The bottom line is, any merger and acquisition is about the people and how you handle the people, and how you handle the clients. If you do it only for the numbers on a piece of paper and expect everything to fall in line, then I hate to tell you how woefully wrong you’re going to be.
A conversation with Seth Henry
Seth Henry is the Founder and President of Arcadia Solutions in Burlington, MA. Arcadia Solutions is a healthcare consulting company providing services in the payer, provider and corporate markets, focusing on three areas of expertise: Healthcare Payer solutions, Healthcare provider Solutions, and Consulting Services.
What’s your background, and how did you get started?
I got a Masters Degree in Environmental Engineering when no one was hiring Environmental Engineers, so I took a job as a programmer. I started with a company that went public and along the way discovered that I liked the services side of things. After that I went with another start-up called CBridge Internet, which also went public. I soon realized that developing custom Java solutions was not that efficient and that the market was moving to packages, so I joined a division of a company doing services around Siebel. It was at that time that I asked myself, why am I working for other people? With a partner, we raised some venture money and we did a CRM start-up called Watch Hill Partners. After awhile I asked myself again, why am I doing all this work for the venture capital guys, why don’t I bootstrap something? So, we sold Watch Hill Partners in 2003 to MasterCard Advisors and started Arcadia Solutions that year.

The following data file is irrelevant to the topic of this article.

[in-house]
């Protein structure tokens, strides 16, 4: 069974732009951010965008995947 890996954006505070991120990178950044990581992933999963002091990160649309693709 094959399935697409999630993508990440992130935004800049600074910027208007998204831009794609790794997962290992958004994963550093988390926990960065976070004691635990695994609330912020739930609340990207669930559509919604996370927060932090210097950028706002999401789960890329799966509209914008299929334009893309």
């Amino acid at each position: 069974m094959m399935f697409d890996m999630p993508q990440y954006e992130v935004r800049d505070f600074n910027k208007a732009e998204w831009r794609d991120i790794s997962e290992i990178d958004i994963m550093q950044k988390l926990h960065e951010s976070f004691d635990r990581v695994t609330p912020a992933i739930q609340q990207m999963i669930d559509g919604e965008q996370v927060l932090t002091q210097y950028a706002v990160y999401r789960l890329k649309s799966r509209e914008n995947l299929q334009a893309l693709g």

How has Arcadia Solutions been doing over the last few years in this economy?
We’re now in our eighth year, and this quarter we’ll break the $20MM run rate. We made a hard decision about two and a half years ago to bet the business on a healthcare vertical. We believed the market we had been in, a systems integrator in a niche category, was pretty finite and we could only take it so far. We knew we had to make a move in some direction and we believed that the go big or go home move was healthcare. We weren’t sure if we were willing to make this move self-funded, so we decided to sell the company, which we did in 2007 to the technology division of the Pohlad Group in Minnesota. We believed we needed deeper pockets to do the risky things that would benefit us in the long-term. We made that move when we were a $9MM business and now we’re going to $20MM in less than three years . . . in a pretty tough economy.